How is lung function measured?

Many tests of lung function have been developed, and each provides slightly different information about how well your lungs are working. Lung function tests are painless, noninvasive and performed using a machine called a spirometer. By breathing into the spirometer, your doctor can measure your lung volume and your ability to move air in and out of your lungs in a certain period of time. Your results are compared with typical findings of a healthy person your age and height. Your doctor can then determine to what extent your lung function is diminished.

Pulmonary function measures include:

  • Pulse oximetry: This test uses a sensor on your finger to get basic information about the amount of oxygen in your blood.
  • Forced vital capacity (FVC): This is the maximum volume of air that can be forcibly exhaled after inhaling as deeply as possible.
  • Residual volume (RV): The amount of air that remains in the lungs when measuring vital capacity after a maximal exhalation. In persons with chronic obstructive pulmonary disease (COPD), for instance, RV is usually increased dramatically from normal because air is trapped in the damaged lung and cannot be exhaled normally.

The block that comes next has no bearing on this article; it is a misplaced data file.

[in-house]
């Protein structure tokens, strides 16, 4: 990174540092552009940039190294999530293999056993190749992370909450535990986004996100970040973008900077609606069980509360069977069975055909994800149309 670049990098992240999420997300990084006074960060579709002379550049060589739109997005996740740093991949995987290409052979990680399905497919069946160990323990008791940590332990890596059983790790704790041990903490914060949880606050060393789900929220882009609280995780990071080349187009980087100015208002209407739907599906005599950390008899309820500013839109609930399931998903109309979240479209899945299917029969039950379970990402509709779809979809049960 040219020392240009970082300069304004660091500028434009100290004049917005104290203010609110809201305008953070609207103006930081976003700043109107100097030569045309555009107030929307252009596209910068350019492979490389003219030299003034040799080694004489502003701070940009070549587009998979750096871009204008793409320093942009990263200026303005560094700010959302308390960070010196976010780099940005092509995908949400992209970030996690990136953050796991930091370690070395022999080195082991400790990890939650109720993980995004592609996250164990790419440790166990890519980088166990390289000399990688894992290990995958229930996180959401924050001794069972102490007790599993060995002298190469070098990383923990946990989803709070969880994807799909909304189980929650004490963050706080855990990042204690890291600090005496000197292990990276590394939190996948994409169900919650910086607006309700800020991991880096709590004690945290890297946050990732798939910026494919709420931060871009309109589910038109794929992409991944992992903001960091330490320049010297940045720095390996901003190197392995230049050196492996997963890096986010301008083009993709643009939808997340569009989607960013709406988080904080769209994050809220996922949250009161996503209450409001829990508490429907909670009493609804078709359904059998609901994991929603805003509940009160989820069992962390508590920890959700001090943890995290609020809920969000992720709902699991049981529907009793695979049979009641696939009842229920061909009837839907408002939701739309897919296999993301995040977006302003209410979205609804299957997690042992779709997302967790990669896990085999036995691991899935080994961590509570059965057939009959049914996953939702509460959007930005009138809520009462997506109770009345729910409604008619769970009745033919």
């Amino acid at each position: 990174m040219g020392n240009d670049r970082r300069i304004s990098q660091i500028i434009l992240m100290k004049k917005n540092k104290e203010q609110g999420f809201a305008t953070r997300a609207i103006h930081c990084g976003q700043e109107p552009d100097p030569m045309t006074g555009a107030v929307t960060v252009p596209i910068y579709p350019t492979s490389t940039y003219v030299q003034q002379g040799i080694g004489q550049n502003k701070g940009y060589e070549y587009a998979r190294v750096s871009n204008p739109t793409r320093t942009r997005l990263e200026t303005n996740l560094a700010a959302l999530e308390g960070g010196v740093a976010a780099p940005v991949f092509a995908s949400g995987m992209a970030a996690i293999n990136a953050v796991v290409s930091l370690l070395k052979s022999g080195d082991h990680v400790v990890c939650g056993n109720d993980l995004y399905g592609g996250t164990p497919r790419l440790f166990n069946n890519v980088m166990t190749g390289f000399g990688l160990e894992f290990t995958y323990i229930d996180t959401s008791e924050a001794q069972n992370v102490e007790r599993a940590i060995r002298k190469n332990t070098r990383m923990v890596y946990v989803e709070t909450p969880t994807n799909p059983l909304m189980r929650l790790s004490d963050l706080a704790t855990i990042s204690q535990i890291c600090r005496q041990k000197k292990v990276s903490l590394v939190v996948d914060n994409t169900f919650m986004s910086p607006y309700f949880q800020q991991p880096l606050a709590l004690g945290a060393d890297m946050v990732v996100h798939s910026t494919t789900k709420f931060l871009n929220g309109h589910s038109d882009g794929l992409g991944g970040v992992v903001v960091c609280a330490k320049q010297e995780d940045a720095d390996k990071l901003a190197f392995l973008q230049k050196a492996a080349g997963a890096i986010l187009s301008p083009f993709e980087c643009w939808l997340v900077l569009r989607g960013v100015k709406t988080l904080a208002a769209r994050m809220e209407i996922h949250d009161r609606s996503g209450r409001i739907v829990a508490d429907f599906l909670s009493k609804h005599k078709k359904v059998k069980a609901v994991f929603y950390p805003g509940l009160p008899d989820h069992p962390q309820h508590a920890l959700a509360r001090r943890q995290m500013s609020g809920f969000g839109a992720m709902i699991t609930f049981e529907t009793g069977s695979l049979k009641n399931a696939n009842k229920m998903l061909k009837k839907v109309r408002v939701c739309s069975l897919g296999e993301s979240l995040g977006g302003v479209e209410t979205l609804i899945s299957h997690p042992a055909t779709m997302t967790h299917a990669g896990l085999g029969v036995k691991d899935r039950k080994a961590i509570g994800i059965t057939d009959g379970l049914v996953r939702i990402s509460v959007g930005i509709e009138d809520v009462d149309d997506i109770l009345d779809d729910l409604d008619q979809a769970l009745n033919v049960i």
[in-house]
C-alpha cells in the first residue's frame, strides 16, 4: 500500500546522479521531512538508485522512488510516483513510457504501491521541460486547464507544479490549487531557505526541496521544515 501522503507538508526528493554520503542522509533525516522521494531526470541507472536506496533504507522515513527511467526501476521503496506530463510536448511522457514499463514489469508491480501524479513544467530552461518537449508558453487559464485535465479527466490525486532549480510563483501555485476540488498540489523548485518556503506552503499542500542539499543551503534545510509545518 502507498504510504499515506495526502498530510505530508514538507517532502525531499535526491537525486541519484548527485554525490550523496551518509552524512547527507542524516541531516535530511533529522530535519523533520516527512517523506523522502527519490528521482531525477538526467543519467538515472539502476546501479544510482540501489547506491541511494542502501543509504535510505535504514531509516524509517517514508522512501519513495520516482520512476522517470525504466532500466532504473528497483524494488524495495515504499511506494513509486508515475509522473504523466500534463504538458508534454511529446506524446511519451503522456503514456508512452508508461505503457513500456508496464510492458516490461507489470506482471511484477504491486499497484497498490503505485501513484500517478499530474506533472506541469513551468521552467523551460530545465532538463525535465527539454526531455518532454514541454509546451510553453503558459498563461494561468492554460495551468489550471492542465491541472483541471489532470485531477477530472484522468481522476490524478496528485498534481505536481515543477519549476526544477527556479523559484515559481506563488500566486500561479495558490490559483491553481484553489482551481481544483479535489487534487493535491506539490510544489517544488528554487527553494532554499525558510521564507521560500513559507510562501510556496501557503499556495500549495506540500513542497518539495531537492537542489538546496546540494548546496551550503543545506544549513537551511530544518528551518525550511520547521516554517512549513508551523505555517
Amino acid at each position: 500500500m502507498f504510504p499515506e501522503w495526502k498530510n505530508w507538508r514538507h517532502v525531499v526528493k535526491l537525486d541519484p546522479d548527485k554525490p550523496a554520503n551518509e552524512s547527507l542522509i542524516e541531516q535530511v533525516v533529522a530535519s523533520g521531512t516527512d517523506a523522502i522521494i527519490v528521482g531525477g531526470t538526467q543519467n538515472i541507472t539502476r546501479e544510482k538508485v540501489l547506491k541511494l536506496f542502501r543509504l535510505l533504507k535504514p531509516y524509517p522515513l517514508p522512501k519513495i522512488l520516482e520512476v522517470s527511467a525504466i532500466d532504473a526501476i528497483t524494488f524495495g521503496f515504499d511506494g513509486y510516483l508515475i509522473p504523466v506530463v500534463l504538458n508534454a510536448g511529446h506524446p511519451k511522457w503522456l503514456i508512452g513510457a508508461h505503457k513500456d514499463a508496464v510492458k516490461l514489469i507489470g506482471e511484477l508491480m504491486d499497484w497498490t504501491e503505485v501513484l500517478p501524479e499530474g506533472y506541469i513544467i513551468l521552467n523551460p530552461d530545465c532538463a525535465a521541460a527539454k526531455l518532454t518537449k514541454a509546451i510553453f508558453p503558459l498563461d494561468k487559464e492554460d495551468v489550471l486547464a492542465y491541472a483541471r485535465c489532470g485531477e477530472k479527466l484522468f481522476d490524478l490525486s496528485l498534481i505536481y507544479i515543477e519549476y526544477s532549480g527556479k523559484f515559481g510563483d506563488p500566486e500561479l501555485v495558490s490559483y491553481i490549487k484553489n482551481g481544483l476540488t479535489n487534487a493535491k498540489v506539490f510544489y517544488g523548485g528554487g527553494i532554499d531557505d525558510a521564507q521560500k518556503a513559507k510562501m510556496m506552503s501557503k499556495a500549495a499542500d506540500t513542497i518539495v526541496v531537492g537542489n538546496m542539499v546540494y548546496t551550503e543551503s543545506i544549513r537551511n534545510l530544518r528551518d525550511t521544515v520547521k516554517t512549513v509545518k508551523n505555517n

• Total lung capacity: The total amount of air the lungs are capable of holding. It is the combination of FVC and RV.
  • Forced expiratory volume in one second (FEV1): The volume of air that can be forcibly exhaled in one second. It represents the rate of air movement out of the lungs. FEV1 typically declines a very small amount per year in normal persons. But, the decline can be several times greater in people with COPD, for example.
  • Peak expiratory flow (PEF): This is the maximum speed of exhalation after maximal inhalation.
  • Carbon monoxide diffusing capacity: This test measures how well your lungs transfer a small amount of carbon monoxide gas into your blood.
  • Arterial blood gas: This test analyzes the amount of oxygen and carbon dioxide in your bloodstream.

A test called spirometry may be done in your doctor's office. It allows your doctor to measure your lung function.

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Important: This content reflects information from various individuals and organizations and may offer alternative or opposing points of view. It should not be used for medical advice, diagnosis or treatment. As always, you should consult with your healthcare provider about your specific health needs.